WOODSFIELD - The Monroe County Department of Job and Family Services was honored Monday by the U.S. Forest Service, Department of Agriculture, during the county commissioners' meeting.
Two executive sessions also were conducted by the commissioners, and two appointments were approved.
Tom Thompson, representing the Wayne National Forest, presented a plaque from the U.S. Forest Service to Bill Long of the DJFS. It was given in recognition of the department's accomplishment as a partner with the Wayne National Forest in working to help in protecting the environment and health as well as the safety of the public during the storm damage of 2012.
Long said it would not have been possible without the cooperation of everyone involved.
Most of Monday morning was spent in two executive sessions with the first in regard to pending litigation. Meeting in that session with the commissioners was Prosecuting Attorney James L. Peters.
The second executive session held in the Monroe County Community Improvement Corp. office was with the CIC in regard to contract negotiations.
No action was taken after the sessions in either instance.
Commissioners resumed their regular session at approximately 1 p.m.
Appointments approved were for Ashley Schumacher to serve on the Monroe County Library Board and Bill Thompson to be a member of the Workforce Investment Board.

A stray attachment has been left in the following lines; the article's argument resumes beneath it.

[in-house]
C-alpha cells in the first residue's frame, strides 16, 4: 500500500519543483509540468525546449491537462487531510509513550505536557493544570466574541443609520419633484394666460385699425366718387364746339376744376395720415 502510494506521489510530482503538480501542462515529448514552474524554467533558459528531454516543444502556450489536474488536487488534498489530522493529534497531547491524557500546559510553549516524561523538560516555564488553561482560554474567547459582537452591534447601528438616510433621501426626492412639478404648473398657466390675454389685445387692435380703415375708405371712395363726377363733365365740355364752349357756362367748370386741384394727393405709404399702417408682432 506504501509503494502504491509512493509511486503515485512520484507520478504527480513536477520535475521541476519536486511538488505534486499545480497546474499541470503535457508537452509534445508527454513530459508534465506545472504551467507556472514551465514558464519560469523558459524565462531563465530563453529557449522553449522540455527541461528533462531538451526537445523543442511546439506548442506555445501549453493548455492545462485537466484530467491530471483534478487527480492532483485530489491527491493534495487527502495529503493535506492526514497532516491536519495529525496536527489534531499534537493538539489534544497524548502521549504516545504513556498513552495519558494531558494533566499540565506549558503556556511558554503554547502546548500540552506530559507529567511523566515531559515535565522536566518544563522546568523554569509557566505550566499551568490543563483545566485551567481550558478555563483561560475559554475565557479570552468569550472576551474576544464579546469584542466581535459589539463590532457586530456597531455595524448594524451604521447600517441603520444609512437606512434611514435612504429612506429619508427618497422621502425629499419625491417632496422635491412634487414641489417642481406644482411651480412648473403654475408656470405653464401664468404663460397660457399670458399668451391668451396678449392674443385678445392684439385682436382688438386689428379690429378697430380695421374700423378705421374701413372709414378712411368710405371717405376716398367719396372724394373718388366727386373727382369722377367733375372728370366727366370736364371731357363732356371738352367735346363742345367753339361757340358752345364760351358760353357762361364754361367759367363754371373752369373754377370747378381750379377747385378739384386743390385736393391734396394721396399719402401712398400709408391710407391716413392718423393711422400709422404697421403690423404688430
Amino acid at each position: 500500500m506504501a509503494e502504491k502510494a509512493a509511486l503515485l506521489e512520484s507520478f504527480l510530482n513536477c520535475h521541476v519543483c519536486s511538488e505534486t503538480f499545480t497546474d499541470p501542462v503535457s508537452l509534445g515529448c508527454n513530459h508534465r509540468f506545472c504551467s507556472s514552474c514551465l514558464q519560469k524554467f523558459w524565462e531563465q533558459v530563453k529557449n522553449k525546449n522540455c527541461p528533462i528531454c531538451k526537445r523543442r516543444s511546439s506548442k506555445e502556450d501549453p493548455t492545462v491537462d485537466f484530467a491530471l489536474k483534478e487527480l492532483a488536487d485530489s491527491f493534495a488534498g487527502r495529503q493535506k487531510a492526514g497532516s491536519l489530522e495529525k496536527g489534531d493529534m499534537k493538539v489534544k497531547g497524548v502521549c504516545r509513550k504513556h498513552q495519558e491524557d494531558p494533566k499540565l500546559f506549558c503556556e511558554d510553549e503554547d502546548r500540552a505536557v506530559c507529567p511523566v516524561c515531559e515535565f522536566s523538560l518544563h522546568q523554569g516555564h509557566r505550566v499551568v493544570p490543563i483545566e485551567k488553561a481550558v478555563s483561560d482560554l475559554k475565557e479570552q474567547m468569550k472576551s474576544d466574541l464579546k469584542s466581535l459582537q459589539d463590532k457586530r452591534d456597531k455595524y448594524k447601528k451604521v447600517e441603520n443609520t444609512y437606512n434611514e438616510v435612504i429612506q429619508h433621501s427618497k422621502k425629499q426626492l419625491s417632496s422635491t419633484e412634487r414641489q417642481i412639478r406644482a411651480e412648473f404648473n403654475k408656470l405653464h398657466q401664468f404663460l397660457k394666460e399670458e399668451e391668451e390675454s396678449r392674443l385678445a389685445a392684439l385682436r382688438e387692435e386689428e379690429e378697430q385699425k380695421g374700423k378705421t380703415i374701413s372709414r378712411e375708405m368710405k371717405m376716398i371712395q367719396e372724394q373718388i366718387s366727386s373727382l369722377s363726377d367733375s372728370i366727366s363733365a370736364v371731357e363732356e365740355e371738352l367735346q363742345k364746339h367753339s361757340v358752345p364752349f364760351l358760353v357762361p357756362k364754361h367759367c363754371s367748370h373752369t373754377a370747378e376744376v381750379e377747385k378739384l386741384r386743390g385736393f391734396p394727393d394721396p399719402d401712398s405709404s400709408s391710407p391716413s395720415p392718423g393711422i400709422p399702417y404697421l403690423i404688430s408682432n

Commissioners approved a motion to close the courthouse Oct. 8 in observance of Columbus Day. Their regular meeting has been changed to Oct. 9, beginning at 9 a.m.
Cathy Campbell, executive director of the Tri-County Help Center, was present in regard to Domestic Violence Awareness Month. Commissioners approved a proclamation designating October as Domestic Violence Awareness Month.
The proclamation, in part, notes that "we reaffirm the commitment of the County of Monroe to reducing violence in our homes as well as on our streets. We urge all citizens to participate in the activities planned by the Tri-County Help Center and other community organizations during this month.
"Citizens should also take this opportunity to educate themselves about the impact of domestic violence in Monroe County and become familiar with resources and programs available. This month, let us remember the victims of domestic violence; celebrate the survivors and work together to eliminate domestic violence from our community."
The proclamation pointed out that domestic violence is an ongoing problem in Monroe County where in 2012, more than 500 primary victims received services from the Tri-County Help Center. It also was noted that 78 victims and their children were provided with 594 nights of emergency safe shelter.
According to the proclamation, 45 percent of homeless adults reported they had stayed in an abusive relationship because they had nowhere else to live.